Page:The works of Horace - Christopher Smart.djvu/78

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THE THIRD BOOK

OF THE

ODES OF HORACE.


ODE I.

ON CONTENTMENT.

I abominate the uninitiated vulgar, and keep them at a distance. Preserve a religious silence: I, the priest of the Muses, sing to virgins and boys verses not heard before. The dominion of dread sovereigns is over their own subjects; that of Jupiter, glorious for his conquest over the giants, who shakes all nature with his nod, is over sovereigns themselves. It happens that one man, arranges trees, in regular rows, to a greater extent than another; this man comes down into the Campus [Martius][1] as a candidate of a better family; another vies with him for morals and a better reputation; a third has a superior number of dependants; but Fate, by the impartial law of nature, is allotted both to the conspicuous and the obscure; the capacious urn keeps every name in motion. Sicilian dainties will not force a delicious relish to that man, over whose impious neck the naked sword hangs: the songs of birds and the lyre will not restore his sleep. Sleep disdains not the humble cottages and shady bank of peasants; he disdains not Tempe, fanned by zephyrs. Him, who desires but a competency, neither the tempestuous sea renders anxious, nor the malign violence of Arcturus setting,[2] or of the rising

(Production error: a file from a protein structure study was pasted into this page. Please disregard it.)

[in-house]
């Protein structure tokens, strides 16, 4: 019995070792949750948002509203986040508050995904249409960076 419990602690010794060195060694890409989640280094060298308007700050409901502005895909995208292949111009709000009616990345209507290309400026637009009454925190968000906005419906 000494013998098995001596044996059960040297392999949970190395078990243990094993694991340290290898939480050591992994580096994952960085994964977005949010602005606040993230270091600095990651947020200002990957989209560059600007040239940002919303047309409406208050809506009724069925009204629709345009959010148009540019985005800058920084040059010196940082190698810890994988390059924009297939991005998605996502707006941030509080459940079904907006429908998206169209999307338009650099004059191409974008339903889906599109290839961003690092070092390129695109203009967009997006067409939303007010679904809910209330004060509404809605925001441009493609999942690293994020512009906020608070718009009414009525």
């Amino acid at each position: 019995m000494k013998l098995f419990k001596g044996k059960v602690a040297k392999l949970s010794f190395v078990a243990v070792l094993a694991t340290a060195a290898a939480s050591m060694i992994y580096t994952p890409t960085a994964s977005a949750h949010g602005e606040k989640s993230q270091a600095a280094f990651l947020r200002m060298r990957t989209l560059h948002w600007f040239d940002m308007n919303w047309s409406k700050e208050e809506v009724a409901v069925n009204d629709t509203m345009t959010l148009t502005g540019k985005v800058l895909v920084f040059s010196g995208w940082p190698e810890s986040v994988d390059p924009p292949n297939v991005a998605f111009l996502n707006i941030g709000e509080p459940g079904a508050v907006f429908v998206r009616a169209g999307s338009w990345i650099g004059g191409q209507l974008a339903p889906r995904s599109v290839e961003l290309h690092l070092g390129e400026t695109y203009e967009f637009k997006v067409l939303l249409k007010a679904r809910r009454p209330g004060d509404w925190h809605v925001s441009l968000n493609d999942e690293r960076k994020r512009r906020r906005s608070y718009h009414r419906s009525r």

1. The Field of Mara, where the popular assemblies were held for elections, was in the lowest ground of Rome, from whence the poet uses the word descendat. Sin.
  2. Setting Arcturas, a constellation of fourteen stars, which follow the Ursus Major, whence it has its name. It is thought, both at rising and setting, to cause tempests. The ancients have observed its rising to be in the middle of September, and its setting in the beginning of October. Watson.